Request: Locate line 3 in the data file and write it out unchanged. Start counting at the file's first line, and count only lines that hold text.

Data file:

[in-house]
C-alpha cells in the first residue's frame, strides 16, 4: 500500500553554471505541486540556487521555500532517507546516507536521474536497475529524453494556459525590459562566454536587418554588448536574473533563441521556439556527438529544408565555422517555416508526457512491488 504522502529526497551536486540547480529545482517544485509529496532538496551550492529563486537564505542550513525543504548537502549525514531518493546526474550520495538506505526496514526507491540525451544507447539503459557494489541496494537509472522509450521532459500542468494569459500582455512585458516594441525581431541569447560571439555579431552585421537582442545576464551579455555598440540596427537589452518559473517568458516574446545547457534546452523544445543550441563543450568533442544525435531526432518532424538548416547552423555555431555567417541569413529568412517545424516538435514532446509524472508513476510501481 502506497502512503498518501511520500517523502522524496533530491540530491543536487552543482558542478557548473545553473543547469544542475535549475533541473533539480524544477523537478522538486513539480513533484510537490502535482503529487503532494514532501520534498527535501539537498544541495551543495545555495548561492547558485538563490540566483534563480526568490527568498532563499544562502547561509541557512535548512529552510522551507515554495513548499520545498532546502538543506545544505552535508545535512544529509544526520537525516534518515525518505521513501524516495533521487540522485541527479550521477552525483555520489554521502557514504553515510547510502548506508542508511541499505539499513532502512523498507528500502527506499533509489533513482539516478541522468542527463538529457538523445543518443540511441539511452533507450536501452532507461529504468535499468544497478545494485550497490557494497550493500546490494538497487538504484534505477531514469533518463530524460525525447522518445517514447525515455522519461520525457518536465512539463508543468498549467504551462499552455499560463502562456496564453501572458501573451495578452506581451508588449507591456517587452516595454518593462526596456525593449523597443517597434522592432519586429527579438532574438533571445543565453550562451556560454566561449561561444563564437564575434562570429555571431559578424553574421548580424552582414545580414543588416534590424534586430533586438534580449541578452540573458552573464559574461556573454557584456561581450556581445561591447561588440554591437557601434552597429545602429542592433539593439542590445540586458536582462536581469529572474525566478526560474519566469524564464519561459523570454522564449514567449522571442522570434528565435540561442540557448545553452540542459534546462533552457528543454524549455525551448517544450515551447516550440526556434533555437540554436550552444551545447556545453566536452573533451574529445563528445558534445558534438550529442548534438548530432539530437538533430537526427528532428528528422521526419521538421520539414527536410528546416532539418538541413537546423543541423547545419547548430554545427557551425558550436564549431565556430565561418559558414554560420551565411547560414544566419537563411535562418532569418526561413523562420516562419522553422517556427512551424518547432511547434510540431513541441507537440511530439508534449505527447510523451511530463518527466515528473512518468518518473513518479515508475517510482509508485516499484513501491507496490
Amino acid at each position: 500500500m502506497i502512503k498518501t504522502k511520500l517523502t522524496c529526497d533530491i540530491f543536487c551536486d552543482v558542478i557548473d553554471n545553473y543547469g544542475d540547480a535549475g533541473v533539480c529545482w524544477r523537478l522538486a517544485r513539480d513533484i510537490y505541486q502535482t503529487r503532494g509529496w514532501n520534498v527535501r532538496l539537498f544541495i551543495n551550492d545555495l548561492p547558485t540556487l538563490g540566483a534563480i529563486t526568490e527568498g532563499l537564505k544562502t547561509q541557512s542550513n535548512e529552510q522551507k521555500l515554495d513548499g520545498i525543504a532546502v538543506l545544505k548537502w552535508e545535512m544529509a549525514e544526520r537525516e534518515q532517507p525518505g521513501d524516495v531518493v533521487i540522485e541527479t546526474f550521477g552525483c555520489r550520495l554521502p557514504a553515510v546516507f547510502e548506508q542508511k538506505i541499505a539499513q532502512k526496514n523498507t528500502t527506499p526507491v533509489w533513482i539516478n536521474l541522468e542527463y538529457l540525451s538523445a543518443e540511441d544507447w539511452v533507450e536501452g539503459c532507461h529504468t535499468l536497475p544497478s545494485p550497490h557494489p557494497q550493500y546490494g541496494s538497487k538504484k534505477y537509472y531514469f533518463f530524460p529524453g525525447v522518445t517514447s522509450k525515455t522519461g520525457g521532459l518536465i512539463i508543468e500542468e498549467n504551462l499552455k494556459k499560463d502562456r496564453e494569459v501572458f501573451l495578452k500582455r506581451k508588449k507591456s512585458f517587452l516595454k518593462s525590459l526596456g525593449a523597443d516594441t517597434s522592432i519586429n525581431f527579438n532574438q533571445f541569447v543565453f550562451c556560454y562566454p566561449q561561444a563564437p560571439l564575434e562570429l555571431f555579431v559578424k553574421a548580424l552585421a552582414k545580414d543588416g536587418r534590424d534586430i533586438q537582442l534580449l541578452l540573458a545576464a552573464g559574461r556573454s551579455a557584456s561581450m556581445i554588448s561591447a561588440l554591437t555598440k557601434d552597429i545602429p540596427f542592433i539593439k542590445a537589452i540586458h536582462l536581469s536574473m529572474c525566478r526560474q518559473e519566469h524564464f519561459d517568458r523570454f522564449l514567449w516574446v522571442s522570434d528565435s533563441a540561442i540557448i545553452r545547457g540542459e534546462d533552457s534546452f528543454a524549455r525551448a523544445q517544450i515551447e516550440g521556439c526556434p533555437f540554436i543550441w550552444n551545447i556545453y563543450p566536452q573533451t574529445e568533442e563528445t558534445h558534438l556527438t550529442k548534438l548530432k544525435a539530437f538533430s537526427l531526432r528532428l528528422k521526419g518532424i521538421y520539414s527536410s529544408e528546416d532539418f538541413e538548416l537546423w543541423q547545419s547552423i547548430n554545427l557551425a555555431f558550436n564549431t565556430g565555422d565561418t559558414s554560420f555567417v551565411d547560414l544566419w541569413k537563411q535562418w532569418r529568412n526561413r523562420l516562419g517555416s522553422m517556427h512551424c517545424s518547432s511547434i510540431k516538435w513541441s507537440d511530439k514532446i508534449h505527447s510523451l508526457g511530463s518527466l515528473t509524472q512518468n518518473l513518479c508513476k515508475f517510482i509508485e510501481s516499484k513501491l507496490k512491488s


Amino acid at each position: 500500500m502506497i502512503k498518501t504522502k511520500l517523502t522524496c529526497d533530491i540530491f543536487c551536486d552543482v558542478i557548473d553554471n545553473y543547469g544542475d540547480a535549475g533541473v533539480c529545482w524544477r523537478l522538486a517544485r513539480d513533484i510537490y505541486q502535482t503529487r503532494g509529496w514532501n520534498v527535501r532538496l539537498f544541495i551543495n551550492d545555495l548561492p547558485t540556487l538563490g540566483a534563480i529563486t526568490e527568498g532563499l537564505k544562502t547561509q541557512s542550513n535548512e529552510q522551507k521555500l515554495d513548499g520545498i525543504a532546502v538543506l545544505k548537502w552535508e545535512m544529509a549525514e544526520r537525516e534518515q532517507p525518505g521513501d524516495v531518493v533521487i540522485e541527479t546526474f550521477g552525483c555520489r550520495l554521502p557514504a553515510v546516507f547510502e548506508q542508511k538506505i541499505a539499513q532502512k526496514n523498507t528500502t527506499p526507491v533509489w533513482i539516478n536521474l541522468e542527463y538529457l540525451s538523445a543518443e540511441d544507447w539511452v533507450e536501452g539503459c532507461h529504468t535499468l536497475p544497478s545494485p550497490h557494489p557494497q550493500y546490494g541496494s538497487k538504484k534505477y537509472y531514469f533518463f530524460p529524453g525525447v522518445t517514447s522509450k525515455t522519461g520525457g521532459l518536465i512539463i508543468e500542468e498549467n504551462l499552455k494556459k499560463d502562456r496564453e494569459v501572458f501573451l495578452k500582455r506581451k508588449k507591456s512585458f517587452l516595454k518593462s525590459l526596456g525593449a523597443d516594441t517597434s522592432i519586429n525581431f527579438n532574438q533571445f541569447v543565453f550562451c556560454y562566454p566561449q561561444a563564437p560571439l564575434e562570429l555571431f555579431v559578424k553574421a548580424l552585421a552582414k545580414d543588416g536587418r534590424d534586430i533586438q537582442l534580449l541578452l540573458a545576464a552573464g559574461r556573454s551579455a557584456s561581450m556581445i554588448s561591447a561588440l554591437t555598440k557601434d552597429i545602429p540596427f542592433i539593439k542590445a537589452i540586458h536582462l536581469s536574473m529572474c525566478r526560474q518559473e519566469h524564464f519561459d517568458r523570454f522564449l514567449w516574446v522571442s522570434d528565435s533563441a540561442i540557448i545553452r545547457g540542459e534546462d533552457s534546452f528543454a524549455r525551448a523544445q517544450i515551447e516550440g521556439c526556434p533555437f540554436i543550441w550552444n551545447i556545453y563543450p566536452q573533451t574529445e568533442e563528445t558534445h558534438l556527438t550529442k548534438l548530432k544525435a539530437f538533430s537526427l531526432r528532428l528528422k521526419g518532424i521538421y520539414s527536410s529544408e528546416d532539418f538541413e538548416l537546423w543541423q547545419s547552423i547548430n554545427l557551425a555555431f558550436n564549431t565556430g565555422d565561418t559558414s554560420f555567417v551565411d547560414l544566419w541569413k537563411q535562418w532569418r529568412n526561413r523562420l516562419g517555416s522553422m517556427h512551424c517545424s518547432s511547434i510540431k516538435w513541441s507537440d511530439k514532446i508534449h505527447s510523451l508526457g511530463s518527466l515528473t509524472q512518468n518518473l513518479c508513476k515508475f517510482i509508485e510501481s516499484k513501491l507496490k512491488s